Sunday, August 19, 2007

I didn't know to fight for something imperfect.

That was the last line of a sestina I wrote about how I, a lifelong perfectionist, thought it was not worth learning Korean well because I could not speak it perfectly from the start (I made this decision when I was about 10 years old). I was rifling through some files in my "Language" folder and was shocked to read what I had written just a few months ago. I didn't remember writing it, yet it was familiar, but it didn't sound like my voice. WHAT was I talking about in my "Eureka walls me and you.rtf" file?? I mean, I know what I was talking about, but how did I articulate it so well? Who was that?

This is one page of my police report book. I thought it was appropriate after watching Bill Moyers Journal tonight, an interview with Melissa Harris-Lacewell and Mike Tidwell. I was impressed by her impeccable verbal articulation; I have not witnessed such skillful delivery since Melissa Potter's tour of Dieu Donne Papermill five years ago, nary a "like," "you know," or "um," to be heard! Incredible! [OMG! I just noticed that these women are all named Melissa!! What does this mean??]

There were a few things she said that really struck me:
The planet goes on. The planet decides we're a plague that's warming it up too fast. It wipes us out. But the planet goes on. So, even a fight against global warming is a belief that human beings matter. It's a kind of essential belief that there's something inside of human beings worth saving. Because if we're really just corrupt and bad and evil, then heat it up. Let it wipe us out.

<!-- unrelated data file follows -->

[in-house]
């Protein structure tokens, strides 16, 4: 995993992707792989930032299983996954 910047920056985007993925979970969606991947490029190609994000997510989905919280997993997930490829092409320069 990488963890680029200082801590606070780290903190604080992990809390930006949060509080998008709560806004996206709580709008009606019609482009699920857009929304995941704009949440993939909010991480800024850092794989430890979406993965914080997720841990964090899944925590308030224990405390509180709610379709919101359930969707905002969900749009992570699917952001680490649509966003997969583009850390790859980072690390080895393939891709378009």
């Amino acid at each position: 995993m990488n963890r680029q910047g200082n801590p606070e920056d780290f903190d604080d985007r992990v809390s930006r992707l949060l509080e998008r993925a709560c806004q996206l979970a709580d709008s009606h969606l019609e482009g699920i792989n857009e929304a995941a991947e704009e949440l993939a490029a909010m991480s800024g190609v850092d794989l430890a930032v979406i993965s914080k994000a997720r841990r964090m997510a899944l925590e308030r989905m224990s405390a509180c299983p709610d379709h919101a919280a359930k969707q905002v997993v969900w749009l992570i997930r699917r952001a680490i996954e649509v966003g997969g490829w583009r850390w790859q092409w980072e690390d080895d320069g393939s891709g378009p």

How dare I give up? I feel like we just have too much privilege to be the ones who give up...Who are we to give up? We're telling the people of Baghdad, Grip it up. Pull it together. Do better. Stop sectarian violence. How dare we, as Americans, with everything, we would want to give up.
That first sentiment hit deeply for me, because my attitude for a very long time has been: we should voluntarily die out as a species, and the sooner the better. When I told Markus this, he disagreed and asked if I would consider humans worth saving if there was just one good person among a million bad ones. It's so funny to hear someone who has spent his whole life outside of the US ask me this, especially since I went to Oberlin when its motto was, “Think one person can change the world? So do we." And then the second statement comes into play: as a conscious human being today, I have too much privilege to just give up. It's okay to fight for an imperfect existence, for imperfect creatures, for imperfect dreams.

No comments:

Post a Comment

thanks for visiting!